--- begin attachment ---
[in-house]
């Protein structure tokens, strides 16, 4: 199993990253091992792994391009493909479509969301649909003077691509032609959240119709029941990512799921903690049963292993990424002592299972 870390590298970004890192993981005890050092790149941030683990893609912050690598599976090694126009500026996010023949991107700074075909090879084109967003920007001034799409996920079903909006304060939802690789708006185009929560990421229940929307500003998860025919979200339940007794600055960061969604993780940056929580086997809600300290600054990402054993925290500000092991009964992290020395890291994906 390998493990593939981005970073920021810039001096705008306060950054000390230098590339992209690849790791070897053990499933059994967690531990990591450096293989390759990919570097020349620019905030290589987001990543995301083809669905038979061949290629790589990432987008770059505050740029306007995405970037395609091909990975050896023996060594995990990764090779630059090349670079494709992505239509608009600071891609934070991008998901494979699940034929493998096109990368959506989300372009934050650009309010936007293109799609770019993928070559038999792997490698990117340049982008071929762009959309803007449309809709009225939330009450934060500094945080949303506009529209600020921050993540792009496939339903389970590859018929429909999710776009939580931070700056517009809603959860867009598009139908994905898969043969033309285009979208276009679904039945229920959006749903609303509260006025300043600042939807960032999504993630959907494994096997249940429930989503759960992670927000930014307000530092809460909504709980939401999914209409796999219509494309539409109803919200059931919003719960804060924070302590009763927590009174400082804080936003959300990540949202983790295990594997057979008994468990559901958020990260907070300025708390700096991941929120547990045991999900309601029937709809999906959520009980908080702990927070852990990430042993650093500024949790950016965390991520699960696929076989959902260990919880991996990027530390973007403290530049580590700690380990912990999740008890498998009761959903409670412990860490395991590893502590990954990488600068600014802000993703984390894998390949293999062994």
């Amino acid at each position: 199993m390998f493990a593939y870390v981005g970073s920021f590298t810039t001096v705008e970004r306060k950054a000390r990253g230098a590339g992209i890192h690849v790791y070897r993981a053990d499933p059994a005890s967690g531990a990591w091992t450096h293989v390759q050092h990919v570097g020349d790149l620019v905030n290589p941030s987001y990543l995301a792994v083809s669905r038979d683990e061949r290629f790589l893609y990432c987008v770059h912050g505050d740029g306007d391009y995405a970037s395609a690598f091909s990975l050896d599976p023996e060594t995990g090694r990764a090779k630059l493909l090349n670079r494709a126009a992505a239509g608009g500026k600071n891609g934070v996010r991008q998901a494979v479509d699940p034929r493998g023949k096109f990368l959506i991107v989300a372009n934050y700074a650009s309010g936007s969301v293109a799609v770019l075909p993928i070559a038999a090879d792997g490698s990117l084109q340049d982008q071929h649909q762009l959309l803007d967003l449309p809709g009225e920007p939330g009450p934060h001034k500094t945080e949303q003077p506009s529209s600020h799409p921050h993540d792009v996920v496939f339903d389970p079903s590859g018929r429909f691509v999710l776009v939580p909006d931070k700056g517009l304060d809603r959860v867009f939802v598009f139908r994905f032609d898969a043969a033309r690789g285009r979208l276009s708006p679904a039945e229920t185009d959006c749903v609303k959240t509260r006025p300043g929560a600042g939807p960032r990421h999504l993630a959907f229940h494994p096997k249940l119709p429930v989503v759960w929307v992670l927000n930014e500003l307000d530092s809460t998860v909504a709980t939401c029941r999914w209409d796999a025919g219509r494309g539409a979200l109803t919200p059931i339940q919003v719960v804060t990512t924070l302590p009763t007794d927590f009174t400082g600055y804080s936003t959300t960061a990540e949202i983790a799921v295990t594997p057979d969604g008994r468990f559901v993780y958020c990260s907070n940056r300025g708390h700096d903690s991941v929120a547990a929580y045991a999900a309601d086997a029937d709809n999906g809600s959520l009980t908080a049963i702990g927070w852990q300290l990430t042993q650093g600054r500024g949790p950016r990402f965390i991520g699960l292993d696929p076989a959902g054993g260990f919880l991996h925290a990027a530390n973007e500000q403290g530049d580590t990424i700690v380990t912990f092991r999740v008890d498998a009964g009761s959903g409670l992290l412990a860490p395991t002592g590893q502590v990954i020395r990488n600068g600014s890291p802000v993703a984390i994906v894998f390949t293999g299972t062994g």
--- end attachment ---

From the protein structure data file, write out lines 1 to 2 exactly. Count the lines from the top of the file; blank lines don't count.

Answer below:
[in-house]
């Protein structure tokens, strides 16, 4: 199993990253091992792994391009493909479509969301649909003077691509032609959240119709029941990512799921903690049963292993990424002592299972 870390590298970004890192993981005890050092790149941030683990893609912050690598599976090694126009500026996010023949991107700074075909090879084109967003920007001034799409996920079903909006304060939802690789708006185009929560990421229940929307500003998860025919979200339940007794600055960061969604993780940056929580086997809600300290600054990402054993925290500000092991009964992290020395890291994906 390998493990593939981005970073920021810039001096705008306060950054000390230098590339992209690849790791070897053990499933059994967690531990990591450096293989390759990919570097020349620019905030290589987001990543995301083809669905038979061949290629790589990432987008770059505050740029306007995405970037395609091909990975050896023996060594995990990764090779630059090349670079494709992505239509608009600071891609934070991008998901494979699940034929493998096109990368959506989300372009934050650009309010936007293109799609770019993928070559038999792997490698990117340049982008071929762009959309803007449309809709009225939330009450934060500094945080949303506009529209600020921050993540792009496939339903389970590859018929429909999710776009939580931070700056517009809603959860867009598009139908994905898969043969033309285009979208276009679904039945229920959006749903609303509260006025300043600042939807960032999504993630959907494994096997249940429930989503759960992670927000930014307000530092809460909504709980939401999914209409796999219509494309539409109803919200059931919003719960804060924070302590009763927590009174400082804080936003959300990540949202983790295990594997057979008994468990559901958020990260907070300025708390700096991941929120547990045991999900309601029937709809999906959520009980908080702990927070852990990430042993650093500024949790950016965390991520699960696929076989959902260990919880991996990027530390973007403290530049580590700690380990912990999740008890498998009761959903409670412990860490395991590893502590990954990488600068600014802000993703984390894998390949293999062994």